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Twice in recent days my eating partners and I have been offered choices for main courses but we had to pick the same choice for each of us. What is this?
Now, certainly for years there have been forced choices of formulas and “menus,” most famously at small country auberges. And places like Daniel Rose’s Spring and Bigarrade have a set menu and you get what you get—but you know the rules in advance. In addition, a place like Le Grand Pan has lots of plats for one on the carte, and the chalkboard has several more for two, so you have a choice.
But at both Kei and Comme Chez Maman, no such luck: you and your companion will both have the same thing, so you’d better both like it. At Kei, you have a choice between two meats, but you and your companion must agree on one, while at Chez Maman (it’s just like home, right?) you’ve got tons of choices, but ditto.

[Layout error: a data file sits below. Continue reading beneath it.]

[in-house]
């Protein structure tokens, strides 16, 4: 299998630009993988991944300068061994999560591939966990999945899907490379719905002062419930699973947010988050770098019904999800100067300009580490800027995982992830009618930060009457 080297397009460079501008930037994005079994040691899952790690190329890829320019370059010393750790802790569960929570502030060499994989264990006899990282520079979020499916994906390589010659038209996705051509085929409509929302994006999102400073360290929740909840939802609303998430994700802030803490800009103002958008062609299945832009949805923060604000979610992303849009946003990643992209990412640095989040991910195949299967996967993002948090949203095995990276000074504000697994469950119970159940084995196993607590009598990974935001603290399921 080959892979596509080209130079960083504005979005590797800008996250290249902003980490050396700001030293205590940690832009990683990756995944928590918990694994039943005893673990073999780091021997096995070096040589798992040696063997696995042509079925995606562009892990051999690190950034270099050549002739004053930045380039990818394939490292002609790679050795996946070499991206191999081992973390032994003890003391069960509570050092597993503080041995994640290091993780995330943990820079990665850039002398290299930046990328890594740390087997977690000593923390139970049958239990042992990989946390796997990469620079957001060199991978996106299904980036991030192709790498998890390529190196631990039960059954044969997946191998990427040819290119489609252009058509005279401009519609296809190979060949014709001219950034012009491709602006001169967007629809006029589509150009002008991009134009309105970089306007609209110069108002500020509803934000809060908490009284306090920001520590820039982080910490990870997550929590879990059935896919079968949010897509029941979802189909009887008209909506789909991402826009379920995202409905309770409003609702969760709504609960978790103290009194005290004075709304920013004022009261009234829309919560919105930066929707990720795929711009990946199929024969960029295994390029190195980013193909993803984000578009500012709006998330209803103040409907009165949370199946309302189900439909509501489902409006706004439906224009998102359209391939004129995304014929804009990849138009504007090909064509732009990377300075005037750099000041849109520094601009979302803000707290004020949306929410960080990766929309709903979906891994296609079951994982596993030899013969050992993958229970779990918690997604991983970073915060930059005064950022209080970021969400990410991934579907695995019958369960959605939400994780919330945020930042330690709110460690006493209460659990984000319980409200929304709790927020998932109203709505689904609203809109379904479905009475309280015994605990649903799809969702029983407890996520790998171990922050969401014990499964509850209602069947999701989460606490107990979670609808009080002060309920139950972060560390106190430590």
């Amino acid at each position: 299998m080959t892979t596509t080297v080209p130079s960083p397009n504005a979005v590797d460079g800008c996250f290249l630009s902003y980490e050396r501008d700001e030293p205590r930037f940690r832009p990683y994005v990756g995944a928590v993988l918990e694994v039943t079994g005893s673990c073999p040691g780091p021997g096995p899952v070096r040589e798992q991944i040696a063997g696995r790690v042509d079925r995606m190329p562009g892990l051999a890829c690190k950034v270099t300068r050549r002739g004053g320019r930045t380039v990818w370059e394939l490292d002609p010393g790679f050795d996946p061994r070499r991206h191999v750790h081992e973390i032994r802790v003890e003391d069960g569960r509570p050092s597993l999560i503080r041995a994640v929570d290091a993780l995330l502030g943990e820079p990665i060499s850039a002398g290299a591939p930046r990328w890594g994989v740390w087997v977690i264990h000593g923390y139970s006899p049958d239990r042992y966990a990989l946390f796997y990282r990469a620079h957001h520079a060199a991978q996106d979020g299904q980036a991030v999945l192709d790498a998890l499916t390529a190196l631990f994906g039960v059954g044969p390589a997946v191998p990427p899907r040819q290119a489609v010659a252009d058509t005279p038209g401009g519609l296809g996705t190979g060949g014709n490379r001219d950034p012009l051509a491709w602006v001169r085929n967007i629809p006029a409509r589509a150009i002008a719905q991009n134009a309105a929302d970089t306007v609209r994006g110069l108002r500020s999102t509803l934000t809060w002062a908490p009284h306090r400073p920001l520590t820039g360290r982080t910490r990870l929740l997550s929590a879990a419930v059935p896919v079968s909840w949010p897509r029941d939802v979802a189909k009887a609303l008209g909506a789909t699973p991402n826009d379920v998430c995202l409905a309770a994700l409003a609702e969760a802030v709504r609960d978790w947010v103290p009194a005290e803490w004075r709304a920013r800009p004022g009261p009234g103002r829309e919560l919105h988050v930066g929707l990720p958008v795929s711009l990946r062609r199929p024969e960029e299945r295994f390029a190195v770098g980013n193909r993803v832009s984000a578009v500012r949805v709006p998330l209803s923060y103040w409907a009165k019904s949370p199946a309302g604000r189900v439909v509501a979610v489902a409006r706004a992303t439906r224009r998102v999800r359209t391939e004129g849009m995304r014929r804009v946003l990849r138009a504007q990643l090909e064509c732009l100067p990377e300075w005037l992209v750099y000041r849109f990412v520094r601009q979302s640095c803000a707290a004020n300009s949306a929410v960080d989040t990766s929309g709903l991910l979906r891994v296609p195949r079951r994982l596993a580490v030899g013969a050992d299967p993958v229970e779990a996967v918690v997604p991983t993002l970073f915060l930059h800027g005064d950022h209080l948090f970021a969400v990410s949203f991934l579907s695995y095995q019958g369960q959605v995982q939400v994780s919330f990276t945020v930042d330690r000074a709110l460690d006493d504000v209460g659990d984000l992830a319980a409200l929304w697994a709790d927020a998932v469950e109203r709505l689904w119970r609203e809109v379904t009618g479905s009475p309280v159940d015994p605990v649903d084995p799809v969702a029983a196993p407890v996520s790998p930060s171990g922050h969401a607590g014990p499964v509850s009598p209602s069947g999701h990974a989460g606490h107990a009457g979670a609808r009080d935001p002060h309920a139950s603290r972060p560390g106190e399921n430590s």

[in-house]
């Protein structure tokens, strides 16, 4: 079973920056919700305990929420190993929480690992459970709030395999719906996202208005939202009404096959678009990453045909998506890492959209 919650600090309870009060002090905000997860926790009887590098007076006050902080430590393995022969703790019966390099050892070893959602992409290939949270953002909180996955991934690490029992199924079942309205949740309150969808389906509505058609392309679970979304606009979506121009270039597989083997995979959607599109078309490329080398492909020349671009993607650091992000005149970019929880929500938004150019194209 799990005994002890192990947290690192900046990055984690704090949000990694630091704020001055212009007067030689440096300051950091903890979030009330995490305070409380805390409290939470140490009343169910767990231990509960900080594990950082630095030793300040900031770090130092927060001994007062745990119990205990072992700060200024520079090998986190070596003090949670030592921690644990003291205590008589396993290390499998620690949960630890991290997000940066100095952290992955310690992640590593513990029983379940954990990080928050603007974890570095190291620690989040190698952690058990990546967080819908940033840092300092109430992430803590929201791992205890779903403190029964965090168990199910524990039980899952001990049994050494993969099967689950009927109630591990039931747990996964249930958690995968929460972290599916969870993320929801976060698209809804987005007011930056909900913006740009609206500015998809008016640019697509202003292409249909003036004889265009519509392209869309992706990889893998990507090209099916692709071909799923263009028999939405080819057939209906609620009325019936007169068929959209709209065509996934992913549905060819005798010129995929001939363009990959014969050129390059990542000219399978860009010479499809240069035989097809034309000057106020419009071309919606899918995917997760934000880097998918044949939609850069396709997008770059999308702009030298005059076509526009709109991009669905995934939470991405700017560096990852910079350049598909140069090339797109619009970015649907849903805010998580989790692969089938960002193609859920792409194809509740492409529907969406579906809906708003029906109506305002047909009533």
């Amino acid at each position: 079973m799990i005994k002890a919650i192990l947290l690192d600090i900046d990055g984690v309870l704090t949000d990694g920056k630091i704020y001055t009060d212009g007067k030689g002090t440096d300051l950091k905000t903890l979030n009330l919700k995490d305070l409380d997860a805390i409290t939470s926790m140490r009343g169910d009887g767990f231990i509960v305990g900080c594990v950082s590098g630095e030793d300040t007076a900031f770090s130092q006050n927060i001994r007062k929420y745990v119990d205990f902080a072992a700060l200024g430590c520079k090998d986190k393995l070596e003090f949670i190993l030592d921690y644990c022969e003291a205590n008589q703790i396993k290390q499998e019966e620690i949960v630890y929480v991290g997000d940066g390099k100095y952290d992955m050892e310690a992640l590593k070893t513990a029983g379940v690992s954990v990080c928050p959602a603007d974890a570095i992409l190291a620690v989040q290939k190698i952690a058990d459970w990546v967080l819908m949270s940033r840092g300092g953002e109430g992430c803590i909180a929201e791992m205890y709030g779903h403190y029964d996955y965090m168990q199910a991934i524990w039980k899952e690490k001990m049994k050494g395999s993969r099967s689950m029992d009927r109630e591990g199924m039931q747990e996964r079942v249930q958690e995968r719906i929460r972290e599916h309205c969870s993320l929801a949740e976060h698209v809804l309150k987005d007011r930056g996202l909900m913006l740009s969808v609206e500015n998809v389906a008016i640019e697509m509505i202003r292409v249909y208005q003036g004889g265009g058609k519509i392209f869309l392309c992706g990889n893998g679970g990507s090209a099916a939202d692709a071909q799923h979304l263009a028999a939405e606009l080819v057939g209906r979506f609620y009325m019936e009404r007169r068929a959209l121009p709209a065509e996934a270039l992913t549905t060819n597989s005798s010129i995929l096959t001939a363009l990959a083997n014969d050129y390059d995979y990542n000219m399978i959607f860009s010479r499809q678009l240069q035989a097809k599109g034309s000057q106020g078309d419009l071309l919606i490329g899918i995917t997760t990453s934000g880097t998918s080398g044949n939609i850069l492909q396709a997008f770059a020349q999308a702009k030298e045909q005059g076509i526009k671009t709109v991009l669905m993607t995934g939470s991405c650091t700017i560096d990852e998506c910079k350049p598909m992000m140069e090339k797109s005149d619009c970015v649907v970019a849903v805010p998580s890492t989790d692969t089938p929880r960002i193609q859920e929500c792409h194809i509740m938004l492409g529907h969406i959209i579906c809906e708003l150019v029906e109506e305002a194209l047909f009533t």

Do I like it? Not really. While I get along with my wife and other eating partners just fine, we like slightly different things. Colette typically picks a healthy fish, and I a piece of unhealthy offal. I suppose we could both order fish offal in a one-main-course establishment—though abats de mer doesn’t sound any more promising.
So, how am I to judge a place from one main course? Other than going back repeatedly, I can’t.
The places I like, but think are erring in forcing you both to eat the same thing, are:
5, rue du Coq-Heron in the 1st (Métro: Louvre-Rivoli, Étienne Marcel)
Closed Sundays and Mondays
Lunch menus for 38 and 48 €; dinner 75 and 95 € for 4, 5, 6 and 8 courses respectively)
Comme Chez Maman
5, rue des Moines in the 17th (Métro: Rome, Brochant)
Weekday formula is 15 €, à la carte 35-50 €
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